Switzerland - Taxation

Switzerland - Taxation

International hedge funds survey

Related content

1.1 Hedge fund managers/advisors

Tax rates applying to hedge fund managers/advisors

Most Swiss hedge funds are legally set-up as contractual funds with a fund of funds structure. Swiss contractual funds are managed by a fund management company that takes the form of a Swiss corporation. Foreign hedge funds can have a Swiss advisory company that usually also takes the form of a Swiss corporation. As such, the management/advisory company is considered as a separate taxpayer in Switzerland and subject to corporate income tax at federal, cantonal, and communal level. 

Dividend distributions from Swiss companies to their shareholders are subject to Swiss withholding tax at the rate of 35 percent (shareholders resident in Switzerland can claim a refund of the Swiss withholding tax; shareholders resident outside Switzerland may claim a partial or full refund of the Swiss withholding tax under the double tax treaty between their country of residence and Switzerland – if any).

The effective tax rate usually suffered by hedge fund managers/advisors

Depending on the place of registration of the management company, the effective tax rate on the profit can vary from 12 percent to 24 percent. 

Tax concessions, allowances, or exemptions specifically available to hedge fund managers/advisors

There are no specific tax concessions, allowances, or exemptions that are available to management companies of Swiss hedge funds. 

As a principle, the same applies to advisory companies of foreign hedge funds. In exceptional cases and as a pure matter of practice, advisory companies are successful in obtaining a tax status of an administration company (also called mixed company status), which applies to companies whose activities are mainly carried out abroad and whose Swiss activities are of insignificant character. Under such status, only a small part of the company’s foreign-source income is subject to ordinary taxation at cantonal and communal level (this status is not available at federal tax level). Swiss-source income (if any) is fully subject to ordinary taxation.

Details of anti-avoidance tax rules that could bring the profits of an offshore hedge fund into tax

According to domestic legislation, a foreign company is subject to Swiss corporate income tax if:

  • it is managed and controlled in Switzerland or
  • the foreign company has a permanent establishment (PE) in Switzerland. 

A foreign company has a PE in Switzerland if it has infrastructure and carries out activities in Switzerland. 

In the context of foreign hedge funds set up by Swiss residents, there are always certain tax risks when:

  • the foreign fund management company only has limited substance abroad (usually in an offshore location) 
  • the majority of the directors of the company are domiciled in Switzerland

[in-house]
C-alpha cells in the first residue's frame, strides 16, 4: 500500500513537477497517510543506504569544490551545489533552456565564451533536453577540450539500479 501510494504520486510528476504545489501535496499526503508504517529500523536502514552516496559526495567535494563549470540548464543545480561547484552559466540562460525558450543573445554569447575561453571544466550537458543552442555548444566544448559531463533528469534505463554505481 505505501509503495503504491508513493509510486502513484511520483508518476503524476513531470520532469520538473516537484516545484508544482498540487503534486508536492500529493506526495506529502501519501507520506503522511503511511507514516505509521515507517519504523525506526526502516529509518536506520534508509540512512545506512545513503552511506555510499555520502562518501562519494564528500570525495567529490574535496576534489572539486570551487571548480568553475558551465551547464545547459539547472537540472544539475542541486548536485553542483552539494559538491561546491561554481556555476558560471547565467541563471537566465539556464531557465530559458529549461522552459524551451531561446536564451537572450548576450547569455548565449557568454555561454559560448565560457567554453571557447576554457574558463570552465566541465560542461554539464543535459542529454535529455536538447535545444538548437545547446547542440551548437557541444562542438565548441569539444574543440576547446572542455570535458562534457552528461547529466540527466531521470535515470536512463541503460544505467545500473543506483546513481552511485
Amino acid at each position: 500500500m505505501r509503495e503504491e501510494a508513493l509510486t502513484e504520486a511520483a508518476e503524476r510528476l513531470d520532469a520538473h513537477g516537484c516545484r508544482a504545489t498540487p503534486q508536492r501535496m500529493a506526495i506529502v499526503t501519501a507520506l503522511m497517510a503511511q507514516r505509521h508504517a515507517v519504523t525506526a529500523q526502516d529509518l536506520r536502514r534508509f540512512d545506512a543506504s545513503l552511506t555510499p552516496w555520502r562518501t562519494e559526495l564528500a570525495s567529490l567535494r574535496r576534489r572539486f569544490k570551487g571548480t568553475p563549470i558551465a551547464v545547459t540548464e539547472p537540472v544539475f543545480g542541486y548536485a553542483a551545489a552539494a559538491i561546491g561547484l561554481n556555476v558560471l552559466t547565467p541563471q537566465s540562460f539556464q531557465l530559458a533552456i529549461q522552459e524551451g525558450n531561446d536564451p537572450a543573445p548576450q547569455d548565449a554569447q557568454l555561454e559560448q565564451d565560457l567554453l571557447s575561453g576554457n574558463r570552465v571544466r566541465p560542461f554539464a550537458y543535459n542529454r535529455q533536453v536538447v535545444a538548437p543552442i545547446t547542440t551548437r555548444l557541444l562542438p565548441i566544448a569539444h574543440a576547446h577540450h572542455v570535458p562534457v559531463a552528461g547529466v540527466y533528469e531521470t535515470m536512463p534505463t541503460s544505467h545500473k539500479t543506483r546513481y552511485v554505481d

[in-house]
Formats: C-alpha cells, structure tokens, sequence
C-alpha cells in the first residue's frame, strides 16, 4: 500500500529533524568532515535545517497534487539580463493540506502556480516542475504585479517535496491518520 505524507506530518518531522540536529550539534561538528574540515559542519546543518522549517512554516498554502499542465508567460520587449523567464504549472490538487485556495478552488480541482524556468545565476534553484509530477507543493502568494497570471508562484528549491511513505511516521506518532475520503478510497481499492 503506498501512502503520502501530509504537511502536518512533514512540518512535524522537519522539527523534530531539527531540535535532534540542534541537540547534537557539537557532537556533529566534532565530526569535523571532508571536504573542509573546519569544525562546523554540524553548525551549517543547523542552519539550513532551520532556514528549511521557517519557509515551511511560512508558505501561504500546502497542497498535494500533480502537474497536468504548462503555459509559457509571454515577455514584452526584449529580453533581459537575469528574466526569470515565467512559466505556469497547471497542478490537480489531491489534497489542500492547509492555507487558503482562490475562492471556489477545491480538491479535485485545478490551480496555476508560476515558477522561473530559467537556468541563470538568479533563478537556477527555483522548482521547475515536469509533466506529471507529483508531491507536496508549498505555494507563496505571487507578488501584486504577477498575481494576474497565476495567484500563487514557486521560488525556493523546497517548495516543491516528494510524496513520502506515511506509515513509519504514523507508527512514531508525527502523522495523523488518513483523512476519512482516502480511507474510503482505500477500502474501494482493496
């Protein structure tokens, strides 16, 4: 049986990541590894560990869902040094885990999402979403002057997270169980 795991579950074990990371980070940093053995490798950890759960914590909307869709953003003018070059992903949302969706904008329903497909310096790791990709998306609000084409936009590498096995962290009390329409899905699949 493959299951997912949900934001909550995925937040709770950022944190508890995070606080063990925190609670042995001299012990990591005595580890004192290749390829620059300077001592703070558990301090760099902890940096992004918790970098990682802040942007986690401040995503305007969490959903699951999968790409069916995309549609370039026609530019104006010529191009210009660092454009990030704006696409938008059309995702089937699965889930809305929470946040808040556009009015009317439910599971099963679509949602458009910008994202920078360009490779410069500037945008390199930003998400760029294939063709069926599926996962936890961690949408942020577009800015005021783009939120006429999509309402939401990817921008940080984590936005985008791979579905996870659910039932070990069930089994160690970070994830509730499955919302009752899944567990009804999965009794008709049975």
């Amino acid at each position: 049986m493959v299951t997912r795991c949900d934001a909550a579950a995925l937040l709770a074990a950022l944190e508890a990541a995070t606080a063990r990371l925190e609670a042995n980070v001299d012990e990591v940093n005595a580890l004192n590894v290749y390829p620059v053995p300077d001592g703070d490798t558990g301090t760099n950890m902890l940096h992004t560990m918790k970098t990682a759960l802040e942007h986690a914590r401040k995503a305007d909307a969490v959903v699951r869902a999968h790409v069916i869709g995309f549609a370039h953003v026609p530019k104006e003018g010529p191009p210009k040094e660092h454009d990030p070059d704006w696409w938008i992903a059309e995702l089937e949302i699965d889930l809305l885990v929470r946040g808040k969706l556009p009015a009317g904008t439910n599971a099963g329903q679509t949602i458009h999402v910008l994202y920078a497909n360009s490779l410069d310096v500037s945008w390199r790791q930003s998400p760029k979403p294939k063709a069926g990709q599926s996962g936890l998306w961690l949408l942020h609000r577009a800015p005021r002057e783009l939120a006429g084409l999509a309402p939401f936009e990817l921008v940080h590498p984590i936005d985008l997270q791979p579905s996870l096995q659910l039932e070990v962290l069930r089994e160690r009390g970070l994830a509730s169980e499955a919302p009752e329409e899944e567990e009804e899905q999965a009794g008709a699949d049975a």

• the board meetings are held in Switzerland and/or
  • management decisions are taken in Switzerland
  • regulatory functions (e.g. monitoring of compliance with law and fund regulations) are carried out by a custodian, administrator or trustee domiciled in Switzerland (technical functions, e.g. treasury, issuance and redemption of fund units and payment transactions, can be performed in Switzerland).

The risk is that the Swiss tax authorities, fully aware of all facts and circumstances, could either (a) consider that the foreign fund management company has a PE in Switzerland or (b) even consider that the tax residence of the fund management company is in Switzerland. As a result, the foreign fund management company would become subject to both Swiss corporate income and capital taxes. In a worst case scenario, there could be a full attraction, that is, the foreign hedge fund itself could be considered as a Swiss fund and, as a result, its income distribution or reinvestment would be subject to Swiss withholding tax at 35 percent.

Requirements to charge VAT (or equivalent sales tax) and the rate

The services rendered by a Swiss resident fund management company are generally exempt from VAT (standard rate of currently 8 percent). As a result, the input VAT incurred by the fund management company cannot be claimed back. 

The services rendered by an advisory company are subject to VAT but zero-rated if the recipient of the services, that is, the fund management company, is located outside of Swiss territory. As a result, the full input VAT can be claimed back. 

1.2 Hedge fund structures

Tax rates applying to the fund

The taxation of Swiss investment funds depends on the way they are legally structured under the Federal Act on Collective Investment Schemes which entered into force on 1 January 2007. The basic principles of taxation can be briefly outlined as follows.

Contractual funds and investment companies with variable capital (SICAV)

Swiss contractual funds, as well as SICAV, are generally treated as transparent for Swiss tax purposes and therefore do not constitute entities subject to Swiss corporate income and capital taxes in their own right. As a result, taxation is applied exclusively and directly to the investors (principle of tax transparency) and is determined by the tax laws in force in the country of their tax residence.

Limited partnerships for collective investment (LP)

The above-mentioned principle of tax transparency also applies to the LP. Since the general partner (the member who bears unlimited liability) must be a limited company with registered office in Switzerland, it is considered as a separate taxpayer in Switzerland and is subject to corporate income and capital taxes in its own right.

Investment companies with fixed capital (SICAF)